According to McAfee, Americans have lost about $8.5 billion because of internet scams in the last two years alone. As a result, they've launched an interesting series of videos to educate your Average Joe's and Jane's in what to do and what not to do for safe surfs.
Here's Episode 1 that talks about 419s, Denial of Service attacks and more:
Can't wait for Episodes 2 onwards, as each episode provides a docudrama about how criminals make money through the illegal use of
technology to compromise personal and business data.
The films pick up the personal stories behind cybercrimes – including phishing, bank scraping and
fraudulent emails – and the devastation they cause.
It is strongly recommended that you share this website with non-finance net users, as it educates visitors about online safety and what to do
if you fall victim to an attack.
Similarly, another internet security firm, Sophos, have just posted some useful insights and white papers, which I downloaded.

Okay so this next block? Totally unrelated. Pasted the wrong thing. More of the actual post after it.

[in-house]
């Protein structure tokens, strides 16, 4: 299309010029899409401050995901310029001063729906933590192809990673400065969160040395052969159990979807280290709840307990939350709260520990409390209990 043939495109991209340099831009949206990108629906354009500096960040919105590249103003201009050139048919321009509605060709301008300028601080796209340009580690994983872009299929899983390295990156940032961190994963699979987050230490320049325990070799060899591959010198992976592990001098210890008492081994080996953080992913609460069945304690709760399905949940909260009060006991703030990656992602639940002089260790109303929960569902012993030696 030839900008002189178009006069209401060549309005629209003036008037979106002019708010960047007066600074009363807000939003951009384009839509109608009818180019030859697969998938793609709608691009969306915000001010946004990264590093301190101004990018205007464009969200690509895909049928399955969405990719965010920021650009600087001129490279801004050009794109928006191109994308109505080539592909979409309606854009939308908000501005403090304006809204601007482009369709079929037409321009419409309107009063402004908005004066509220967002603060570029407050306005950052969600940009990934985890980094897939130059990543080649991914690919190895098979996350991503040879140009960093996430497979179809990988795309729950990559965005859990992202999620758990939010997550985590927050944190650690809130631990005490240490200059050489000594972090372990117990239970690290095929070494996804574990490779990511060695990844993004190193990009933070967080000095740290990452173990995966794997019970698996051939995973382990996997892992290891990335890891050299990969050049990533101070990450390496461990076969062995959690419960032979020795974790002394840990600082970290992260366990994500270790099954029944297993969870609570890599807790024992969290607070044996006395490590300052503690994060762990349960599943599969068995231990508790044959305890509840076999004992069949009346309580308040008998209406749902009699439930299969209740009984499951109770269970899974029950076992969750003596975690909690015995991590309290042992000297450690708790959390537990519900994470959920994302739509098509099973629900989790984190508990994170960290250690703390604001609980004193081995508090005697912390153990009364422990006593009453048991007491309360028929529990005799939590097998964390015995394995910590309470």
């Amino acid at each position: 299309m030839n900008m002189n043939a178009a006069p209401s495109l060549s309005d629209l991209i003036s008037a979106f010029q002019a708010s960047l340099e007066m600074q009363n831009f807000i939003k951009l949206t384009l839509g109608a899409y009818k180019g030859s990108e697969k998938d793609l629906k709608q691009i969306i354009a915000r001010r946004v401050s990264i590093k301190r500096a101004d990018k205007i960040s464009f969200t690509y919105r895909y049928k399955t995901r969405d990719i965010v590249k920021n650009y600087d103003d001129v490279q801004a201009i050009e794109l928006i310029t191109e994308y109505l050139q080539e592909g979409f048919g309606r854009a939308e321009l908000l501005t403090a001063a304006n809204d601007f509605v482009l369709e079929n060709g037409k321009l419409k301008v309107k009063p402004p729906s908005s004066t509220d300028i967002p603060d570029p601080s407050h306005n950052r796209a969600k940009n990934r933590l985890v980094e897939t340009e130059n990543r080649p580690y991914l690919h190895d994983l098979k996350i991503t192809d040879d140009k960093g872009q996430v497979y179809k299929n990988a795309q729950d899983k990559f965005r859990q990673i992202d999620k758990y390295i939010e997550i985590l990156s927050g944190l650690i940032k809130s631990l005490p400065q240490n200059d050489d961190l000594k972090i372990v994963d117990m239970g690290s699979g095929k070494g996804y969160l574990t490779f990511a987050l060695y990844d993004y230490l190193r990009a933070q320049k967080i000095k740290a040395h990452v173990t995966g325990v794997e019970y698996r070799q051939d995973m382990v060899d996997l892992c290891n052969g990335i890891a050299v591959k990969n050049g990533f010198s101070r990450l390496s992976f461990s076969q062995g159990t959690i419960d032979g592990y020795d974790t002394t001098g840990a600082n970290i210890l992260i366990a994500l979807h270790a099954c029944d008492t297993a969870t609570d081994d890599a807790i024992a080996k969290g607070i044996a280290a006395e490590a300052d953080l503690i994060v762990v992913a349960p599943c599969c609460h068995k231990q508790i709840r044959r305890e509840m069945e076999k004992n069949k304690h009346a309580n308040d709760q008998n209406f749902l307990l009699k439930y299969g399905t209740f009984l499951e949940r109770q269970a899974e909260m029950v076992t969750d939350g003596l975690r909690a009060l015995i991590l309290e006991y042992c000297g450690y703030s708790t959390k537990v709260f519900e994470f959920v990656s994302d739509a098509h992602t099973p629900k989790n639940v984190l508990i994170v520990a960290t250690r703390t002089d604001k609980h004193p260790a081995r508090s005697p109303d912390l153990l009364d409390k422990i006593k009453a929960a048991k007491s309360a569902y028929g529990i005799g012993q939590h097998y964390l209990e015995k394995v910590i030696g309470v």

One had the screaming headline: "One newly infected webpage is discovered every 4.5 seconds."
This particularly relates to SQL infection attacks, with examples of trusted websites such as Business Week, Adobe and Sony being subjected to such attacks and trying to download malware, spyware and scareware.
They are now particularly concerned about social networks and the opportunity for phishing and malware in such networks, as folks are more trusting when they get messages from friends in these networks.
One way this works is to send a link to a video to watch on Slide or similar social apps. You click and it downloads a codec to play the video … but it does not. It's malware it downloads.
Another very recent
example is how Facebook has started sending rubbish links from friends in the past week, saying "click on this" and "look at that"
with links to things like www.junglemix.in, www.kromked.net,
mygener.im, www.151.im, www.121.im and www.123.im.
The aim is to have you clickthrough and the phishers then grab your Facebook username and password.
I know it's phishing, which is why Sophos are now talking about Phacebook, but do your friends know?
If not, be afraid.
Be very afraid.